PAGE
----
Coffee Break Club: Kristian “Kohle” Kohlmannslehner

Coffee Break Club: Kristian “Kohle” Kohlmannslehner

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Kristian “Kohle” Kohlmannslehner is a German producer who has worked with such bands as Benighted, Aborted, No Turning Back, Powerwolf, A Traitor Like Judas and many more. Check out his Kohlekeller Studio here. We reached Kristian via email and spoke about the hype behind analog gear, how emulation in a way has already surpassed the real thing, why most albums sound the same and much more!

1. What was the thing that got you into Music Production?

Most boring story ever cause it’s how pretty much everybody in this business found their way into producing, I guess.
I was a metal guitar player in a band and always cared more for the perfection of a well produced record compared to the energy of live shows.
So I bought a 4 track cassette recorder and later an Alesis ADAT and so on. As soon as I wasn’t totally shitty anymore other bands showed up and wanted me to record them.
And after a few years I realized I had become much more of a producer than a musician. Shock! 😉
However compared to others I’m not very interested in gear and the technical side of things. I care for music.

2. What’s your stance on the digital vs analog battle?

I have loved digital from the get go.
The ability to edit things, move and copy parts unleashed a creativity that wasn’t possible with tape machines.
If you come up with a killer hook-line for a chorus because you’re able to improvise on a loop and record 5000 takes until the golden moment comes, that will make the song better, even with the shittiest converters.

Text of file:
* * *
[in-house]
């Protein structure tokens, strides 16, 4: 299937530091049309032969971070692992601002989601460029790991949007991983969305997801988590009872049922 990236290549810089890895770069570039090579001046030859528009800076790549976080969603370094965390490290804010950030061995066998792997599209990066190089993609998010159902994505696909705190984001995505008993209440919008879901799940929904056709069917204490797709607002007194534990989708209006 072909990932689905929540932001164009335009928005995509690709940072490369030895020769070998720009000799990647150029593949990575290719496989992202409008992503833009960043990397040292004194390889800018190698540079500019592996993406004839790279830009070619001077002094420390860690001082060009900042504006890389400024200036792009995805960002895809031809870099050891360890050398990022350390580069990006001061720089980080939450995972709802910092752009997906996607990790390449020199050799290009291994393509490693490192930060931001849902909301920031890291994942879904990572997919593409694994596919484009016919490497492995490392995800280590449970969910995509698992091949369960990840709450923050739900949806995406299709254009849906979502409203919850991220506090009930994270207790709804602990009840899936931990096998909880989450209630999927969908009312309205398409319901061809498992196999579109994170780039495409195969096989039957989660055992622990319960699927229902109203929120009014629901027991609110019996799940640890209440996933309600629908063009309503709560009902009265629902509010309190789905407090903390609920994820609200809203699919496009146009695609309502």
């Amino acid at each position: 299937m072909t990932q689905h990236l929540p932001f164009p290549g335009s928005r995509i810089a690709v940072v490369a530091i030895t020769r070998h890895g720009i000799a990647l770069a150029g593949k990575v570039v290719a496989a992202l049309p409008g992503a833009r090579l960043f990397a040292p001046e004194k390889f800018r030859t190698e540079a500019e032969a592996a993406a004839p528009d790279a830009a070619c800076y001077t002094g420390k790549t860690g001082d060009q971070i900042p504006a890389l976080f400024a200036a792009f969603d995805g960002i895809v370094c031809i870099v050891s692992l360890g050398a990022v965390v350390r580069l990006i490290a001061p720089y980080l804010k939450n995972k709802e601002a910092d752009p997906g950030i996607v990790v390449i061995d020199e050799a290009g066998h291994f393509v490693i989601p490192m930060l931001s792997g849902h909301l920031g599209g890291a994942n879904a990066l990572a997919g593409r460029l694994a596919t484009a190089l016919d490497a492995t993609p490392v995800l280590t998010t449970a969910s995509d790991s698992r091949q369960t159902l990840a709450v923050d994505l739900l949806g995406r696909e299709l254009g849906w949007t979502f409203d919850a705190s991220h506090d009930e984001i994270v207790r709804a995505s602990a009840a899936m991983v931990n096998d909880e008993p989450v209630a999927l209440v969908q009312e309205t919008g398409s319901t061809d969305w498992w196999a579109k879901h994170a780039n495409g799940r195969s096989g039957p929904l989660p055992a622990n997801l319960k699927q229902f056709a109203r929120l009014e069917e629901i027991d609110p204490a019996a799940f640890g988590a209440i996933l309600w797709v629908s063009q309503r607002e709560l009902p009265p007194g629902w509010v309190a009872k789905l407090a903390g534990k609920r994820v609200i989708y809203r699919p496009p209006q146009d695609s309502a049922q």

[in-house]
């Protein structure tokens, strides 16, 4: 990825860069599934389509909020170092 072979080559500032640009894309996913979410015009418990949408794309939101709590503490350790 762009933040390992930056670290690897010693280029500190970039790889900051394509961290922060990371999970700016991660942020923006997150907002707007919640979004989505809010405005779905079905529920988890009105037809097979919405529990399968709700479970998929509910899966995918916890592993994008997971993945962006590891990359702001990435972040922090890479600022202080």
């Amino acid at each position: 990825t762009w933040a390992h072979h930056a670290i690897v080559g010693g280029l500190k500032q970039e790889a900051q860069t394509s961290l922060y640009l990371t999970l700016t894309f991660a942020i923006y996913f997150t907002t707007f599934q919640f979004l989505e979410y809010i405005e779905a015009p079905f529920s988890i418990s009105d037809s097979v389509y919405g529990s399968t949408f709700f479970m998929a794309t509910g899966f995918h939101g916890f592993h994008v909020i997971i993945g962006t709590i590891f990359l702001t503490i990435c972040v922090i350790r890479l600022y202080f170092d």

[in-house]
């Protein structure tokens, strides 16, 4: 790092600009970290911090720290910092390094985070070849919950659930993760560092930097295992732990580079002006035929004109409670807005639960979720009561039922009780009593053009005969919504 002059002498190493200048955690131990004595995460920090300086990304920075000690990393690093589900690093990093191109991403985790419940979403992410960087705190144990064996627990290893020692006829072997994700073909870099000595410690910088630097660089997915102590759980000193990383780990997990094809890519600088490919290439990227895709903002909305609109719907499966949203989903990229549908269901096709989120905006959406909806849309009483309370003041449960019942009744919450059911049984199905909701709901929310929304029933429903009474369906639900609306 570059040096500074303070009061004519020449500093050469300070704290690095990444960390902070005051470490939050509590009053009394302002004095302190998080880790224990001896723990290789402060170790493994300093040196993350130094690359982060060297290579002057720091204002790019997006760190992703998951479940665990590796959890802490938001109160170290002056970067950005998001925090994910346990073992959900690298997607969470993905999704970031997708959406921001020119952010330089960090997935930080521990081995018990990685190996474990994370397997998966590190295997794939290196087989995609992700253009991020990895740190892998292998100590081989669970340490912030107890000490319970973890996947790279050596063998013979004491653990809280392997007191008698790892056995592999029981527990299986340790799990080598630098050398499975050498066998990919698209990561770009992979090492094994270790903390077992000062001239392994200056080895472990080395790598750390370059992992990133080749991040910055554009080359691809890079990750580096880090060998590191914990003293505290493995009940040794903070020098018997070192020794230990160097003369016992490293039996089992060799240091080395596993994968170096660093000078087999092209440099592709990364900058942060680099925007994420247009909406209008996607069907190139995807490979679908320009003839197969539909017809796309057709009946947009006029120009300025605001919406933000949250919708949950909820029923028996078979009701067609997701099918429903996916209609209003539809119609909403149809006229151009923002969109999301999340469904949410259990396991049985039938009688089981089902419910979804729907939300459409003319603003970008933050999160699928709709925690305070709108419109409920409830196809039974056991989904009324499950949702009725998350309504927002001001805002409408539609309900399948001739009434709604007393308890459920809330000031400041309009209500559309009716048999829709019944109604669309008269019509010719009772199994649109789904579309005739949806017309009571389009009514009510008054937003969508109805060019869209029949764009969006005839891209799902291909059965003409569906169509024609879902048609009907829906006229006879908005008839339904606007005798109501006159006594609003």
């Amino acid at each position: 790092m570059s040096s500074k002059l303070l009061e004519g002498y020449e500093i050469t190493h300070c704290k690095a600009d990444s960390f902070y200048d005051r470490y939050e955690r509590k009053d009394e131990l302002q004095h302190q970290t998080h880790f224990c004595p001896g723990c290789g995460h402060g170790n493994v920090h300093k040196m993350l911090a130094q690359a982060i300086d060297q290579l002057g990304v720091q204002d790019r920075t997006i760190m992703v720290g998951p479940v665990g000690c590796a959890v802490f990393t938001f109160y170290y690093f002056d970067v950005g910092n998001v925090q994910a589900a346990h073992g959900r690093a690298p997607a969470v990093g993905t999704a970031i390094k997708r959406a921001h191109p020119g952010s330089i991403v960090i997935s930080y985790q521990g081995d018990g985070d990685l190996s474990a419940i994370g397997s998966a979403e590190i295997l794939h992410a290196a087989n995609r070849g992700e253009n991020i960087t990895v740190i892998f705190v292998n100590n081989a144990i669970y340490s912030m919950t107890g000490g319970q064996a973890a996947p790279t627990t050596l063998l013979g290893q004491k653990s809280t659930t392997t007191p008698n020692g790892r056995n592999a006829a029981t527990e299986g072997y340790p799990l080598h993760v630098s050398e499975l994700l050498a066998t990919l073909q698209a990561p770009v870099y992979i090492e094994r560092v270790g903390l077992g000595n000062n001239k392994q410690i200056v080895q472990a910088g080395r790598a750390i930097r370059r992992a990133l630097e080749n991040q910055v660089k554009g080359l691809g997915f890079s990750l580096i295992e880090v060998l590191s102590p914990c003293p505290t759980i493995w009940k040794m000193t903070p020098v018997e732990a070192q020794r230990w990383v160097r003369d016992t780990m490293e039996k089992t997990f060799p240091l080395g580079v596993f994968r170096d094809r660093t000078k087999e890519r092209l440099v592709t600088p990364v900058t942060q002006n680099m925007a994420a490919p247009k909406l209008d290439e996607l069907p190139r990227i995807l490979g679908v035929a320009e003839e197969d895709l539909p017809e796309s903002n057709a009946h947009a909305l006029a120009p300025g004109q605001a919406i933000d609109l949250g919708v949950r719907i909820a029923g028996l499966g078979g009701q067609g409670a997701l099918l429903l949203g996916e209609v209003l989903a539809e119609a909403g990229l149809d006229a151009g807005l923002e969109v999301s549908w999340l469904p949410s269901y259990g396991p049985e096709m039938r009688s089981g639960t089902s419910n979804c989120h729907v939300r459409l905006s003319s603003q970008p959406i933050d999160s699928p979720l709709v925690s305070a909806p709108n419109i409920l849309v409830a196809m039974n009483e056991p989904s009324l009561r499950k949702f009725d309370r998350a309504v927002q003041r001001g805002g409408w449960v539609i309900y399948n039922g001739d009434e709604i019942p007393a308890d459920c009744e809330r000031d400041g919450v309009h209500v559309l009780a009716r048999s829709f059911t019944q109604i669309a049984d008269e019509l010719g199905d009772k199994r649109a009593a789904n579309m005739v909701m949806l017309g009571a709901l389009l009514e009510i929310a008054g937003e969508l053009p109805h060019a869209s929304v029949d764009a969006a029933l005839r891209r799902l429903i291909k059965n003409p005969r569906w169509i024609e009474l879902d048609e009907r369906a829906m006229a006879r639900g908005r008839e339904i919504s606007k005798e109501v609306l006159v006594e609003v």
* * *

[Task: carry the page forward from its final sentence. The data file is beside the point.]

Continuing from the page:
Also I really loved when I was finally able to record something THE WAY IT WAS instead of being colored by a tape machine.

But I think the whole digital vs analog sound discussion that is btw slowly coming to an end these days has been started by all the “grown up” dudes in the business who were used to work with analog tape machines, consoles and outboard. So when digital came up, it felt strange to most of them.
But for more than a decade they dominated the discussion so that the first thing every audio kid learned was that “digital sucks”.
Everybody believed you can’t live without a real 1176 or 1073 and that your mixes won’t sound good without analog summing or at least a plugin that emulates the analog tape/console sound. This might have been true in the ADAT times, but that’s long ago.
In my opinion analog circuits add something to the sound (much less than people might think) and that can be cool or not.
I tried some of the analog summing boxes and never cared for what they did.
I hardly use any console or tape emulation plugins. They mostly do something that I don’t need to get the sound I want.
What I’m saying is: Don’t believe the hype. Try those things and let you ears decide! If you like having 15 emulation plugins on every track, go for it. If not, don’t feel ashamed not to use them. 

3. Do you think one day software, emulation-hardware etc will surpass the real thing?